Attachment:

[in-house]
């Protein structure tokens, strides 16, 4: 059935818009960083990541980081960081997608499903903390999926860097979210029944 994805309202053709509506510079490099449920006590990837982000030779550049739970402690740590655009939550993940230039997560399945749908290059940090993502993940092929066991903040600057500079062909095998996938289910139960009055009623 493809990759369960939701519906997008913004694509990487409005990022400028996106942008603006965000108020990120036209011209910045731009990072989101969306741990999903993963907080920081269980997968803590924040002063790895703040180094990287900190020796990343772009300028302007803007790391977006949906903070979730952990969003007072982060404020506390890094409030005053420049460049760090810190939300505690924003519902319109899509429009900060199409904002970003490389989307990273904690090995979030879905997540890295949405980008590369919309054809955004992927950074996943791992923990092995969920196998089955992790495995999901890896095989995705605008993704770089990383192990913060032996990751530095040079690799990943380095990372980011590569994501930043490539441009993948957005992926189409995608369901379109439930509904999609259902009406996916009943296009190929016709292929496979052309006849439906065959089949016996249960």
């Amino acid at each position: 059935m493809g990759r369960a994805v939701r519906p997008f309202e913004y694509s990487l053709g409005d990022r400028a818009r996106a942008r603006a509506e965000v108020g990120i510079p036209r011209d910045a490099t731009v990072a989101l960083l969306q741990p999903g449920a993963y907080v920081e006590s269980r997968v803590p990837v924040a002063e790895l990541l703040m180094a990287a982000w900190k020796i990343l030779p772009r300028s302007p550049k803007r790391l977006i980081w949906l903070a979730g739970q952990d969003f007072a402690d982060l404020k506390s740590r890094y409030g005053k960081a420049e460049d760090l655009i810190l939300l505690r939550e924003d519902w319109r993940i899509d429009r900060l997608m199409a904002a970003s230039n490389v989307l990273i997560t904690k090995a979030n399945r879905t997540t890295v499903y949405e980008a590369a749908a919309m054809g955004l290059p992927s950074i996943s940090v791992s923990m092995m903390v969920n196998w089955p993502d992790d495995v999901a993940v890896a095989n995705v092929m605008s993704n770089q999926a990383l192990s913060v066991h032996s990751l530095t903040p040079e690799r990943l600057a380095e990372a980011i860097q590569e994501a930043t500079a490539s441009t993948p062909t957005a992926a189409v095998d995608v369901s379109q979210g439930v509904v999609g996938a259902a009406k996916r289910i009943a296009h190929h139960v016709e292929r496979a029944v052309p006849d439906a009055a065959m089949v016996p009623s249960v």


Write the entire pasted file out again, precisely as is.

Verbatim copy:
[in-house]
């Protein structure tokens, strides 16, 4: 059935818009960083990541980081960081997608499903903390999926860097979210029944 994805309202053709509506510079490099449920006590990837982000030779550049739970402690740590655009939550993940230039997560399945749908290059940090993502993940092929066991903040600057500079062909095998996938289910139960009055009623 493809990759369960939701519906997008913004694509990487409005990022400028996106942008603006965000108020990120036209011209910045731009990072989101969306741990999903993963907080920081269980997968803590924040002063790895703040180094990287900190020796990343772009300028302007803007790391977006949906903070979730952990969003007072982060404020506390890094409030005053420049460049760090810190939300505690924003519902319109899509429009900060199409904002970003490389989307990273904690090995979030879905997540890295949405980008590369919309054809955004992927950074996943791992923990092995969920196998089955992790495995999901890896095989995705605008993704770089990383192990913060032996990751530095040079690799990943380095990372980011590569994501930043490539441009993948957005992926189409995608369901379109439930509904999609259902009406996916009943296009190929016709292929496979052309006849439906065959089949016996249960």
């Amino acid at each position: 059935m493809g990759r369960a994805v939701r519906p997008f309202e913004y694509s990487l053709g409005d990022r400028a818009r996106a942008r603006a509506e965000v108020g990120i510079p036209r011209d910045a490099t731009v990072a989101l960083l969306q741990p999903g449920a993963y907080v920081e006590s269980r997968v803590p990837v924040a002063e790895l990541l703040m180094a990287a982000w900190k020796i990343l030779p772009r300028s302007p550049k803007r790391l977006i980081w949906l903070a979730g739970q952990d969003f007072a402690d982060l404020k506390s740590r890094y409030g005053k960081a420049e460049d760090l655009i810190l939300l505690r939550e924003d519902w319109r993940i899509d429009r900060l997608m199409a904002a970003s230039n490389v989307l990273i997560t904690k090995a979030n399945r879905t997540t890295v499903y949405e980008a590369a749908a919309m054809g955004l290059p992927s950074i996943s940090v791992s923990m092995m903390v969920n196998w089955p993502d992790d495995v999901a993940v890896a095989n995705v092929m605008s993704n770089q999926a990383l192990s913060v066991h032996s990751l530095t903040p040079e690799r990943l600057a380095e990372a980011i860097q590569e994501a930043t500079a490539s441009t993948p062909t957005a992926a189409v095998d995608v369901s379109q979210g439930v509904v999609g996938a259902a009406k996916r289910i009943a296009h190929h139960v016709e292929r496979a029944v052309p006849d439906a009055a065959m089949v016996p009623s249960v």